With the new school year just around the corner, you may fall into one of two categories: you’re either excited to return to campus to get back to your studies and/or see your friends, or you’re dreading having to get back to the books. If you fall into the latter category, this blog is for you. It’s important to remember that completing post-secondary education allows you to increase your potential earnings and, above all, pursue your dreams.
Here are some methods I suggest you try to motivate yourself to return to school:
Document Small Goals
Take a moment to write down your goals, both academic and professional. A three- or four-year degree can feel like an incredibly long time. Rather than be overwhelmed by the length of time required to complete your education, I advise you to take it one step at a time. What are your academic goals for this month, this week, or even just today? With every task you complete, no matter how small, you earn a sense of accomplishment that urges you to continue.
Once you’ve written down your goals, consider framing them and hanging them over your desk. This way, if you ever feel yourself lacking the motivation to continue your education, you can easily look up to remind yourself of your academic purpose.
You should look for opportunities to balance your schoolwork and social life. If you are a first-year student, get to know your campus and the clubs and sports it offers. If you don’t find a club that interests you, start your own! These are great ways to make new friends and feel like a part of the school community.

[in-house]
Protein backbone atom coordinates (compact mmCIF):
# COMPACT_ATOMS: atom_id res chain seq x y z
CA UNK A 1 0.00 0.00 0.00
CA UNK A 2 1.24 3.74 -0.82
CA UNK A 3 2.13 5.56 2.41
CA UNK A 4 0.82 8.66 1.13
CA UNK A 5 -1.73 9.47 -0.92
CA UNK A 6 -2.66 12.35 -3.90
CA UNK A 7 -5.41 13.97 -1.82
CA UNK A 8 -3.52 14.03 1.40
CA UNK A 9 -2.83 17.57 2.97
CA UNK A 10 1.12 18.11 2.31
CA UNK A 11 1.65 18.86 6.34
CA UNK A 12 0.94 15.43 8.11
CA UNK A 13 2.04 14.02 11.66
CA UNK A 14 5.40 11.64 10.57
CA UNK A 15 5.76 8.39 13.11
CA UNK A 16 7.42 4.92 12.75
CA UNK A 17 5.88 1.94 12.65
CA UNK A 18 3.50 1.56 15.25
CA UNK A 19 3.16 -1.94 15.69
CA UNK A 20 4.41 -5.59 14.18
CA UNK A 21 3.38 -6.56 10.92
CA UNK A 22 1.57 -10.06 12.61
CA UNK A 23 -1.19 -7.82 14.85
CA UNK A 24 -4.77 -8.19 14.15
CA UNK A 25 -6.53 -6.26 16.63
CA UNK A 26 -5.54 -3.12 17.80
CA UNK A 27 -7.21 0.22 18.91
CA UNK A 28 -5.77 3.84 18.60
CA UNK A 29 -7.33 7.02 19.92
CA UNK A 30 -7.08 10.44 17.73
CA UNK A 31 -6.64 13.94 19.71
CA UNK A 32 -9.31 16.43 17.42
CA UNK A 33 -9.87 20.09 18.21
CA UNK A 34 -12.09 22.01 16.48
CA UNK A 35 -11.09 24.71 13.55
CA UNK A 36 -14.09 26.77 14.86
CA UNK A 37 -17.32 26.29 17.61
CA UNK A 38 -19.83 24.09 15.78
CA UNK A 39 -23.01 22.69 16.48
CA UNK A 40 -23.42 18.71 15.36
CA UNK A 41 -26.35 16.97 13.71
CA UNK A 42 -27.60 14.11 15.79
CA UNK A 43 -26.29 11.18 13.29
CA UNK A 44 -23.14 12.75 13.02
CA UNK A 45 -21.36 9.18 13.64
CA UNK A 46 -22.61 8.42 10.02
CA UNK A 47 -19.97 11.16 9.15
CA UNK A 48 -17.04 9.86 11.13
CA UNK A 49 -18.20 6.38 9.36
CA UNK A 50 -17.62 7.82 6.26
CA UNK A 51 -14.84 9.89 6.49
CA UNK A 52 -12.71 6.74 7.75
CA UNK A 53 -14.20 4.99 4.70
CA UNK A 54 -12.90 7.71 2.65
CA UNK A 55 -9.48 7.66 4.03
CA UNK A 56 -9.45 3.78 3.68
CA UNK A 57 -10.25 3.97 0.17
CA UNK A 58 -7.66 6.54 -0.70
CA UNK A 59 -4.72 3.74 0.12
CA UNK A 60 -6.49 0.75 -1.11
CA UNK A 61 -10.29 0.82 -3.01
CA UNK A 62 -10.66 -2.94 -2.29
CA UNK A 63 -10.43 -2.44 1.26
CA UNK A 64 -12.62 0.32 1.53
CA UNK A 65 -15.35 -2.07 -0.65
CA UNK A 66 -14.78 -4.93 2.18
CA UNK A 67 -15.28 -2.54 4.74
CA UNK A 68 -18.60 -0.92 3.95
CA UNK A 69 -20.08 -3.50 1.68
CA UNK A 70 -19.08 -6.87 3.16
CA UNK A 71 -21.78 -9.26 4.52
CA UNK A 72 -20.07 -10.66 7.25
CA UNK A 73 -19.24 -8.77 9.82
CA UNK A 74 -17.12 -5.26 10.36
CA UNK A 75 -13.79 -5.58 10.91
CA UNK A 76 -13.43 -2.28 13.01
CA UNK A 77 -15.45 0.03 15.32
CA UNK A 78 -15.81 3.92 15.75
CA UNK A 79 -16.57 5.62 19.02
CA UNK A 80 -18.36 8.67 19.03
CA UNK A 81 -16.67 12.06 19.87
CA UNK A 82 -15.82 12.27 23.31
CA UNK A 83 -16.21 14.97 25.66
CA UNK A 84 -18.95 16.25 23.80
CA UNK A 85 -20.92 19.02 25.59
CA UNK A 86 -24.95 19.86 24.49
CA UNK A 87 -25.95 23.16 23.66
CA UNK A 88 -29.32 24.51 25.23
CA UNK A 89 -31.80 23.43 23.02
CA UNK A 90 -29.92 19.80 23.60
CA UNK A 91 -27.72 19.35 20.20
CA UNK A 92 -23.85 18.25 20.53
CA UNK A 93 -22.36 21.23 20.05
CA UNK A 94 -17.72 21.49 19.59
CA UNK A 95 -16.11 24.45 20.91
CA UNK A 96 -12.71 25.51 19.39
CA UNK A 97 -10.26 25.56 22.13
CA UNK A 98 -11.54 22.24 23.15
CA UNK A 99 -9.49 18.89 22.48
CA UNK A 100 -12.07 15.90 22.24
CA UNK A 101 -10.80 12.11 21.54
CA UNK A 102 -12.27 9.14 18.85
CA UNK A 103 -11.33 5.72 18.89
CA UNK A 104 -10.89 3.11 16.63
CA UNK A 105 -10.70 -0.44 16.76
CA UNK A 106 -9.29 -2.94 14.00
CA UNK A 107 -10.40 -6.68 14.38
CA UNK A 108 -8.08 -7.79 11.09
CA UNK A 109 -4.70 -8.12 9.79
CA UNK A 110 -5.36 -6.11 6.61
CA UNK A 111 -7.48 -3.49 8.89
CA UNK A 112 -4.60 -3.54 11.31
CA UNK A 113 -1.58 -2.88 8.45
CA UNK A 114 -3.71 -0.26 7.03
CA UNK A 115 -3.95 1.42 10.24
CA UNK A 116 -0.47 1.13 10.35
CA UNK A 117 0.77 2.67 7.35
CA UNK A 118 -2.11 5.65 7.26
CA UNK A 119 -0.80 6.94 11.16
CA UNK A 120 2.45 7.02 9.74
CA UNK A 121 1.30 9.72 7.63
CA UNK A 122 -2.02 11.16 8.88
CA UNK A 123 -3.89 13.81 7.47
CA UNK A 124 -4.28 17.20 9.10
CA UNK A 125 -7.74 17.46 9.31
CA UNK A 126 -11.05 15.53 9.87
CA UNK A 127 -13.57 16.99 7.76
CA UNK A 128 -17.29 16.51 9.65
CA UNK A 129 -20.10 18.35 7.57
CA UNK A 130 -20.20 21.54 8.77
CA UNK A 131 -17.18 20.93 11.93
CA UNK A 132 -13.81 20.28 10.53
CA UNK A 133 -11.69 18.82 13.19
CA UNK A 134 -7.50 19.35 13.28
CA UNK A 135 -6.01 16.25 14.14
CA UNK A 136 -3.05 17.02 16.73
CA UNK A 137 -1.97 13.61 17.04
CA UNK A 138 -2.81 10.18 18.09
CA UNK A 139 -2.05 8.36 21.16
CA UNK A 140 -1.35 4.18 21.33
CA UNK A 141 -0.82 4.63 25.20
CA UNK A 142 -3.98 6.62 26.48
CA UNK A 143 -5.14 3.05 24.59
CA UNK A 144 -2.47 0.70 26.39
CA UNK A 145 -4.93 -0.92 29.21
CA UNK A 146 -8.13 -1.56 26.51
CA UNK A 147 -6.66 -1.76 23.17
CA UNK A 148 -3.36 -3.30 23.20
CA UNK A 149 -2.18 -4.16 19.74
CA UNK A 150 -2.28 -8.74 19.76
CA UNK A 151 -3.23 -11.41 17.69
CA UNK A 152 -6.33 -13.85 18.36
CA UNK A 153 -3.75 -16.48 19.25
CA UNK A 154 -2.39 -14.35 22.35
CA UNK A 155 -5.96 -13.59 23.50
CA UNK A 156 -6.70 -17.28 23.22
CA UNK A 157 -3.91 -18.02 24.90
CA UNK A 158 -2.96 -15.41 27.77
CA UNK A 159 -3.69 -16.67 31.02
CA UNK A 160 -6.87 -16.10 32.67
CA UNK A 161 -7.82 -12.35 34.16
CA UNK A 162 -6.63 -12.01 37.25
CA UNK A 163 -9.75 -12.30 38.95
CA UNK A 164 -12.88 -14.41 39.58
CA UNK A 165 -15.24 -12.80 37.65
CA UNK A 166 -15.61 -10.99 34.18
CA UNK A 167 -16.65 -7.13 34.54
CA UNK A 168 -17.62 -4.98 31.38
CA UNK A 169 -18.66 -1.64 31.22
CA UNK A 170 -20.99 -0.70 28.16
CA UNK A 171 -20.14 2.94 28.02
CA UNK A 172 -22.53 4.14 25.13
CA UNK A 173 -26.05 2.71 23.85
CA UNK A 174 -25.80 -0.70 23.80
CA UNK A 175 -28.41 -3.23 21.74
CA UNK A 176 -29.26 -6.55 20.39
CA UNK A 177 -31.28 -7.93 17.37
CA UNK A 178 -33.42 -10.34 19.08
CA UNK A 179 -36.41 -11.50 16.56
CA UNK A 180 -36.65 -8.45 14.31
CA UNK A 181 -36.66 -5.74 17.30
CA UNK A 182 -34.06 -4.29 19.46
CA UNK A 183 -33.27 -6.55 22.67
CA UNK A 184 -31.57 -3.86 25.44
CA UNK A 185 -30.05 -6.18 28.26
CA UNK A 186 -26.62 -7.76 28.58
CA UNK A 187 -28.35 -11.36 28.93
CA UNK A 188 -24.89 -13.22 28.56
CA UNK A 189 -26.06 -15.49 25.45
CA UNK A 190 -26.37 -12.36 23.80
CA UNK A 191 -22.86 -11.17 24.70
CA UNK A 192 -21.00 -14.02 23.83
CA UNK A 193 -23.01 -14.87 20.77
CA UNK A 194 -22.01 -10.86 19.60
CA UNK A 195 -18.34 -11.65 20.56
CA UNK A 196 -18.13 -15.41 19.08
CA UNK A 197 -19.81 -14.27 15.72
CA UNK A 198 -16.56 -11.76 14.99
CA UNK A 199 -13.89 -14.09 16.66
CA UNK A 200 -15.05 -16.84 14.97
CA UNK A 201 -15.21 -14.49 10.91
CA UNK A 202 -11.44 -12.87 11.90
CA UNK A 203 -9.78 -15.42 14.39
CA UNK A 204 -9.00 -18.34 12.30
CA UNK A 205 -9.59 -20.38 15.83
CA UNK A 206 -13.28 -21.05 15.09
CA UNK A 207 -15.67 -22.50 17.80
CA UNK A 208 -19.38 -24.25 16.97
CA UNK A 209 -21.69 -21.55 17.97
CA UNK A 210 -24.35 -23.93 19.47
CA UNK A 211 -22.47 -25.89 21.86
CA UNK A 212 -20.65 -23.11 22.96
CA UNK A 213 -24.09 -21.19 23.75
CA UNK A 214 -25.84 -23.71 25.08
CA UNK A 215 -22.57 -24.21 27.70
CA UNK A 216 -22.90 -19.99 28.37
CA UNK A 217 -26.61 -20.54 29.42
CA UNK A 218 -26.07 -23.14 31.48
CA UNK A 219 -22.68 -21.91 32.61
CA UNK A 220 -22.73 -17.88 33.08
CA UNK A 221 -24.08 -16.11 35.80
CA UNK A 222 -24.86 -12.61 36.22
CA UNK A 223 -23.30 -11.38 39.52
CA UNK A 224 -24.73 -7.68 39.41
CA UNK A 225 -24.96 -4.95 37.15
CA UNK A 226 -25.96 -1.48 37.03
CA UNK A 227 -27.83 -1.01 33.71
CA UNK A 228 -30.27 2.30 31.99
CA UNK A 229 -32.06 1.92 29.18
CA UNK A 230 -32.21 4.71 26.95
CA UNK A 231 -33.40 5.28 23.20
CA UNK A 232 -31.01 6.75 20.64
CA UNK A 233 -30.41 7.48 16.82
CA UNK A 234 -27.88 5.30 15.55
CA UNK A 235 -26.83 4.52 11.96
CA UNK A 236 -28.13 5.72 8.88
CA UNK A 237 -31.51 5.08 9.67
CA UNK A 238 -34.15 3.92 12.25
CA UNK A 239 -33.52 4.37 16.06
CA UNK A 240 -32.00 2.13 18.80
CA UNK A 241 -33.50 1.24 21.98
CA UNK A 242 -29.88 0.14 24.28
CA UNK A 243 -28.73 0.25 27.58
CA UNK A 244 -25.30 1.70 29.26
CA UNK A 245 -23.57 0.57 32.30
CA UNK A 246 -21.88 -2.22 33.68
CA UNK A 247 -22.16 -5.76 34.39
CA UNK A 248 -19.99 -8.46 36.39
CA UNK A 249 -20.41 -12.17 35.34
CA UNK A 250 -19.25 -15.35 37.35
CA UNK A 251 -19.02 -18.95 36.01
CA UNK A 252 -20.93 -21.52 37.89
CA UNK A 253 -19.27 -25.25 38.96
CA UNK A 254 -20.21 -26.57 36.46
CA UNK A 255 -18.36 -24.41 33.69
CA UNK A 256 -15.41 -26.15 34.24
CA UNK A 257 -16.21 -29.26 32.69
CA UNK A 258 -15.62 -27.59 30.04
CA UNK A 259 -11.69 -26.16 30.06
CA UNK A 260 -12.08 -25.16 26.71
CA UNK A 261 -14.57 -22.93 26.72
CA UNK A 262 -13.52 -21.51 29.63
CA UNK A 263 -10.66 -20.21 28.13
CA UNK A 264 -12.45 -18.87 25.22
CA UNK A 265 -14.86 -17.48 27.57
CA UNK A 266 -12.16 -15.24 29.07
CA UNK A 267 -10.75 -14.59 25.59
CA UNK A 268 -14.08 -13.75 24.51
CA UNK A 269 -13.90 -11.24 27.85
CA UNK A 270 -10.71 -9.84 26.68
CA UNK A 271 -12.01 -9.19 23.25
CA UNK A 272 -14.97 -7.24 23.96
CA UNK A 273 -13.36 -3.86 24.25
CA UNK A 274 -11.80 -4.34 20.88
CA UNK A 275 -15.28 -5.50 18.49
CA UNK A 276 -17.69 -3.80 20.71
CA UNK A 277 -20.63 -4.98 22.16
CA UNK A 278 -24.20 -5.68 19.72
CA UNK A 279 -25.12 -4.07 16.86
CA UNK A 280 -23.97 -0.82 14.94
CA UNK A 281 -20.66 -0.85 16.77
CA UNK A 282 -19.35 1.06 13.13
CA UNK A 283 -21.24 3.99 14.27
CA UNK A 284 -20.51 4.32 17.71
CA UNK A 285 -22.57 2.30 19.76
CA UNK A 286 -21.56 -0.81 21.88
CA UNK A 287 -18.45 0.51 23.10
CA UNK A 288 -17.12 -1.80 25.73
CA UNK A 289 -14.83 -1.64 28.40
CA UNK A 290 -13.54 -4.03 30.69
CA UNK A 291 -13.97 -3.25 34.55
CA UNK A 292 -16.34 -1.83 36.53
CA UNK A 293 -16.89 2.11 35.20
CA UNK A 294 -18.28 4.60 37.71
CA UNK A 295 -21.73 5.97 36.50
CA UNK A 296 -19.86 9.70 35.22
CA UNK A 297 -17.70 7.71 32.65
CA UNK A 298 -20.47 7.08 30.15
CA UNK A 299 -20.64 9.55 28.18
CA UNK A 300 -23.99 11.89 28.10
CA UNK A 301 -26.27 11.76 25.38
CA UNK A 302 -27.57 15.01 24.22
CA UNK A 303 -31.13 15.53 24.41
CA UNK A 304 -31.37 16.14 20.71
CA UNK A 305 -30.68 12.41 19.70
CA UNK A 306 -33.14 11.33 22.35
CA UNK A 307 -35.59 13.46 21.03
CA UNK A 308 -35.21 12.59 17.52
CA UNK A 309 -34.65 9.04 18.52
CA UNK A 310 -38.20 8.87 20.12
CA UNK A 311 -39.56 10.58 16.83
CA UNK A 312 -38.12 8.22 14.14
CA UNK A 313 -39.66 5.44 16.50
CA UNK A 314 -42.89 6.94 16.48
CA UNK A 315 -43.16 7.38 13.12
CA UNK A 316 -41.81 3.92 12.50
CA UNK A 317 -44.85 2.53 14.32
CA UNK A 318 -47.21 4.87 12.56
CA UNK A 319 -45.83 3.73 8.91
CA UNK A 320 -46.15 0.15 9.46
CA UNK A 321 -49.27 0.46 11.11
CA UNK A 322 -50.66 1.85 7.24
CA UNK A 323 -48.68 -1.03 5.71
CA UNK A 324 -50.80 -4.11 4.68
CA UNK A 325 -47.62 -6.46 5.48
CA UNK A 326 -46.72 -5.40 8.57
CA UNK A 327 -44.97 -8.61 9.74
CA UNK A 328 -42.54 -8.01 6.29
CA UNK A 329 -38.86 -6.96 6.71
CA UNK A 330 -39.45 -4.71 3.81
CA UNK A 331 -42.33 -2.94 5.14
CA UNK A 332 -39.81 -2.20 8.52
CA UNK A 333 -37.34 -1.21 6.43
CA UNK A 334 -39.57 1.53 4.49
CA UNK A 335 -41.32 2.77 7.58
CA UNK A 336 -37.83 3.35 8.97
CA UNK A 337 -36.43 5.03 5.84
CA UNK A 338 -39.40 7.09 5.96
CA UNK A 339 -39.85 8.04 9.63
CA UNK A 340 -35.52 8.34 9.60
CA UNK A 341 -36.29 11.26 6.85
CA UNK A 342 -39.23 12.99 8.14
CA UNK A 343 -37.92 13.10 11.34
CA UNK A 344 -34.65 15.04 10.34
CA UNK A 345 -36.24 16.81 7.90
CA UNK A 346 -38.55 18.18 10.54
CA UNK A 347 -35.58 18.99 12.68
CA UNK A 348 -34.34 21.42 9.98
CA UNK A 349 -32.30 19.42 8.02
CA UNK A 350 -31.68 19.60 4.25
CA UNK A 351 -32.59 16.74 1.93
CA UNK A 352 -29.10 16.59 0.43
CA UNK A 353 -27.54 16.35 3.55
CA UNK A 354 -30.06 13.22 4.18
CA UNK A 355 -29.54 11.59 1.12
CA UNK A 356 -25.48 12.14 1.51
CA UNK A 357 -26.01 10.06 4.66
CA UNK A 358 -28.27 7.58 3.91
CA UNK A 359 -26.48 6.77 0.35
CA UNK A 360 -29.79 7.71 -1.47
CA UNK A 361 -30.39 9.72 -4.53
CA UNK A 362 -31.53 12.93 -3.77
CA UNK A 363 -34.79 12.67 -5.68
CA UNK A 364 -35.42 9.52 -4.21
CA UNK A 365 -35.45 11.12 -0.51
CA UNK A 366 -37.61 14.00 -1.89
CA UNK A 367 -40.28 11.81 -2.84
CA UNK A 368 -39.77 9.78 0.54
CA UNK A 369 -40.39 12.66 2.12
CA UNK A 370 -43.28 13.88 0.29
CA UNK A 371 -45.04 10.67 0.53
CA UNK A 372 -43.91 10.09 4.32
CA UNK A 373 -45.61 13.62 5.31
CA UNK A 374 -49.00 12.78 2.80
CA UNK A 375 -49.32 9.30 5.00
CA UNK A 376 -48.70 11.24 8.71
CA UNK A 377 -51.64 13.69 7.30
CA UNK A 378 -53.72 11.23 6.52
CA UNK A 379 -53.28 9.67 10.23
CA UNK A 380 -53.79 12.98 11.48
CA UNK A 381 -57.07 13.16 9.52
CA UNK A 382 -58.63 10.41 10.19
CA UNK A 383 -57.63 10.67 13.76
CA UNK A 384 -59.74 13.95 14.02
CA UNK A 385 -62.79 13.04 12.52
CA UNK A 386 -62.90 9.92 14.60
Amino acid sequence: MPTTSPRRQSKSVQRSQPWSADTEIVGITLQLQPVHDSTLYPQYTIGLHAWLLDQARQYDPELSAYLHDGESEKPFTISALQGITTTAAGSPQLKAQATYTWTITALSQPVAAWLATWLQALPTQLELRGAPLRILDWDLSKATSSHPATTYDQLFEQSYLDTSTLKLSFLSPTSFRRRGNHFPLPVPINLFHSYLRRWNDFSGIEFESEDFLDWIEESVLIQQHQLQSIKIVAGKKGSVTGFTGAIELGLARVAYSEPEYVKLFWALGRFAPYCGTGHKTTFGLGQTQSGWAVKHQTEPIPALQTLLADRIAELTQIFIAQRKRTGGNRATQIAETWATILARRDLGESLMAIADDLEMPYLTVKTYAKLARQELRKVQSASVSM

Whether you are a first-year student or not, consider building your resume with more than academics. Does your program offer internship or co-op opportunities? You could also look for an internship or part-time job in your field on your own or give back to your community by volunteering with an association that matters to you. The important thing is that you have an outlet to help with the stress associated with a heavy semester and exams.
Has it crossed your mind that perhaps the program you’re in isn’t for you? If so, my advice would be to treat this new school year as a clean slate. You still have the option to switch your major or specialization or enrol in a smaller course load. It’s better to delay graduation by a semester or two pursuing a different or part-time academic path than it is to spend years completing a degree that no longer interests you.
If you need a little extra help rekindling your passion for your program, I encourage you to contact your Student Assistance Provider. They can help you find a balance between your personal and academic life, sort out potential financial concerns, discuss anxieties, and much more.